Sri Lanka captain Dinesh Chandimal will miss the day-night Test against West Indies in Barbados tomorrow. After a four-hour hearing today, Michael Beloff QC, the ICC-appointed judicial commissioner, dismissed his appeal against his one-match suspension for ball-tampering.
Beloff will provide a written reasoned decision on Wednesday.
The original decision of match referee Javagal Srinath, to award Chandimal two suspension points and fine him 100 per cent of his match fee, will also stand.
Meanwhile, Chandimal, coach Chandika Hathurusingha, and manager Asanka Gurusinha admitted to breaching the ICC Code that relates to “conduct that is contrary to the spirit of the game” and could be suspended for two to four Tests, or between four and eight limited-overs internationals.
They were charged with a level 3 offence by ICC chief executive David Richardson after Sri Lanka refused to take the field on the third morning of the second Test against West Indies in St Lucia and delayed the start of play by two hours. Sri Lanka did this after the on-field umpires had informed them ten minutes before the start of play that they were changing the ball because they suspected its condition had been illegally altered.
“This action was alleged to amount to a serious breach of the Laws of Cricket and to be contrary to the spirit of the game,” the ICC said.
Beloff QC was also to hear the case against Chandimal, Hathurusingha and Gurusinha to determine the appropriate sanction.
Among the points the Sri Lanka camp is likely to make to Beloff is that the entire two-hour delay was not exclusively down to their reluctance to play. It is possible Sri Lanka’s team management believed that roughly midway through the scheduled morning session, they felt they had come to an agreement with the match officials, wherein although Chandimal would still have to face a ball-tampering charge at the end of the Test, the officials would refrain from imposing the five-run penalty and changing the ball.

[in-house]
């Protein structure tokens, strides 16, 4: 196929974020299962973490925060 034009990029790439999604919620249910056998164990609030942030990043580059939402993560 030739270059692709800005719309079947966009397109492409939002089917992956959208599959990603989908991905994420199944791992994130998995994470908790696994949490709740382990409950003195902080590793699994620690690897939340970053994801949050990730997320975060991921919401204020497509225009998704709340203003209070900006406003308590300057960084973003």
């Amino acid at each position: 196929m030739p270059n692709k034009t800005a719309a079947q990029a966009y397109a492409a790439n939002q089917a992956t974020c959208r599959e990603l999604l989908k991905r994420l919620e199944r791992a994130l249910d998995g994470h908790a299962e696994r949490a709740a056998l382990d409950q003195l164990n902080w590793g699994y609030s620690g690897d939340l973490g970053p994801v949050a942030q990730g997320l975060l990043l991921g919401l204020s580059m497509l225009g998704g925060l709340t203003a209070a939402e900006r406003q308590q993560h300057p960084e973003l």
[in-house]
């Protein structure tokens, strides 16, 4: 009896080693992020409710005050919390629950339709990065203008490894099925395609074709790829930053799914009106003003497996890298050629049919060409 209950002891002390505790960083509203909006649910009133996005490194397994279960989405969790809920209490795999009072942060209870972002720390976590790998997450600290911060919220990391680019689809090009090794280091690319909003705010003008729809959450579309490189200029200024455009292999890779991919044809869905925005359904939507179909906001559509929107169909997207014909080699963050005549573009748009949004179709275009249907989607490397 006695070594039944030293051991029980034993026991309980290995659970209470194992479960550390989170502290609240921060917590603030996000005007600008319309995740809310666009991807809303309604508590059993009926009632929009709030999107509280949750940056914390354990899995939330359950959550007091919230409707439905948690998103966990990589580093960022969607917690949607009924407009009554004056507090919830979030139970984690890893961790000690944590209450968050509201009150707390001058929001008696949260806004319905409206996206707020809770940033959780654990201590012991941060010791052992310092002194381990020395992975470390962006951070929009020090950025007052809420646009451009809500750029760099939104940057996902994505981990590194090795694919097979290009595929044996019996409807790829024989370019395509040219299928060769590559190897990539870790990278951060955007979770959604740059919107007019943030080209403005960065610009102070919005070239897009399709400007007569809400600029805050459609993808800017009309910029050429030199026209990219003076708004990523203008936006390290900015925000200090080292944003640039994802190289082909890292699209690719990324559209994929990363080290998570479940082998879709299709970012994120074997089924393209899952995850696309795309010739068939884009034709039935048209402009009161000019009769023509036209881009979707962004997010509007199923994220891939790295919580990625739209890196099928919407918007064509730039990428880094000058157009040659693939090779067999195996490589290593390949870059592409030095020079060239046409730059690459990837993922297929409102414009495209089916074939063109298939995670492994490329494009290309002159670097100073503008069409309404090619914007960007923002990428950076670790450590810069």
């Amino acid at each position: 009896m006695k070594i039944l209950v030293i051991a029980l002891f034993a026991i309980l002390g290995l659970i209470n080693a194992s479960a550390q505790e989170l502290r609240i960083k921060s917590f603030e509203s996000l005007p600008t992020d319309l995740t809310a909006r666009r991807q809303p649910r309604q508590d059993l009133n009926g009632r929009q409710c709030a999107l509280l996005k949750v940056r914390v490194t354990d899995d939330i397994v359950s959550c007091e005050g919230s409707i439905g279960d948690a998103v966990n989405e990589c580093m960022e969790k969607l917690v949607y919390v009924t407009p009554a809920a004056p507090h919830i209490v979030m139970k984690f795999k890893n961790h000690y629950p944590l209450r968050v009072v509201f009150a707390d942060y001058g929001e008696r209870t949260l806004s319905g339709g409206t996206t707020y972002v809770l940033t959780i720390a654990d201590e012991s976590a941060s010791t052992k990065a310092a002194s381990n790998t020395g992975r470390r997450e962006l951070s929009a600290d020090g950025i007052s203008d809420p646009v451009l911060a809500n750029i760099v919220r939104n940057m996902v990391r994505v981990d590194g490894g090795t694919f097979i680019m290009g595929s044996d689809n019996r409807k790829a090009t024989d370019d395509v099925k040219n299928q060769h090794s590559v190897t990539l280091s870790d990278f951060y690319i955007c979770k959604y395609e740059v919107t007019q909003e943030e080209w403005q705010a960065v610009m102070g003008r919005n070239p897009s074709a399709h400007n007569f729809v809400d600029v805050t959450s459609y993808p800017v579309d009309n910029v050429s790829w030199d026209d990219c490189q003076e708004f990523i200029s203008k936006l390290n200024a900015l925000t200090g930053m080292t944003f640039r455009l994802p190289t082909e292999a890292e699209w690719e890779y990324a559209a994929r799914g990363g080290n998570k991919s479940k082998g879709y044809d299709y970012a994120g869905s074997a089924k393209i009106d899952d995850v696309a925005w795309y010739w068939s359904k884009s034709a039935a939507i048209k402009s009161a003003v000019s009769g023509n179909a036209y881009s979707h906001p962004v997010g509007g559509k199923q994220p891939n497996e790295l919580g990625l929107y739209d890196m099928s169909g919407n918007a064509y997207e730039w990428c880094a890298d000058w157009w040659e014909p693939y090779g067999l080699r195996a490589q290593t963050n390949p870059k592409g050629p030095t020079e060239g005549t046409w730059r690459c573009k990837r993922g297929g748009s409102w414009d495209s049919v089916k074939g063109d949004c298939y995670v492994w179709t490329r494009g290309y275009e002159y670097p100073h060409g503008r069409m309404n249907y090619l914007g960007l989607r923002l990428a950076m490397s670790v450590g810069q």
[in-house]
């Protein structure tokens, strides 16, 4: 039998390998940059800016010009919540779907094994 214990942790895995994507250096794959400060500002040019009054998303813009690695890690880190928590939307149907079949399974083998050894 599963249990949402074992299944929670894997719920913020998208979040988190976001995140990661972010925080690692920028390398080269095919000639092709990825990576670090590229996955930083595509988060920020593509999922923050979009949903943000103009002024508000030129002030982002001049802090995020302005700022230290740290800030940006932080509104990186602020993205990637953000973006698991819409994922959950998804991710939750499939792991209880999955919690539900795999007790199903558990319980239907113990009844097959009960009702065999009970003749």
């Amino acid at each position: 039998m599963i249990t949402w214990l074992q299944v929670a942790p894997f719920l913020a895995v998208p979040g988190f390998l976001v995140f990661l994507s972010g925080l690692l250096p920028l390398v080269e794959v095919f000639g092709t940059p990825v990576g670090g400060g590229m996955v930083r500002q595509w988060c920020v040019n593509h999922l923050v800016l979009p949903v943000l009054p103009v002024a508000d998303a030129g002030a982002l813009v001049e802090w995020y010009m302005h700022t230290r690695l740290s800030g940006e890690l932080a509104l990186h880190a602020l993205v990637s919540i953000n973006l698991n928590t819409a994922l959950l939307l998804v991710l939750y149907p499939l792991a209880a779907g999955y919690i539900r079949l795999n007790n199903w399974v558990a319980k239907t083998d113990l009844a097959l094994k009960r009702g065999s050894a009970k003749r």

In fact, on the basis that there would be no immediate penalties, the Sri Lanka side did take the field at 10:50 am, an hour and 20 minutes past the scheduled start. However, to Sri Lanka’s surprise, the umpires changed the ball at this stage. It was at this point that the Sri Lanka team dug in its heels again. They left the field, returning only forty minutes later, to actually start play.
When play did eventually begin on day three, Sri Lanka Cricket issued a release denying wrongdoing and said they were playing “under protest”.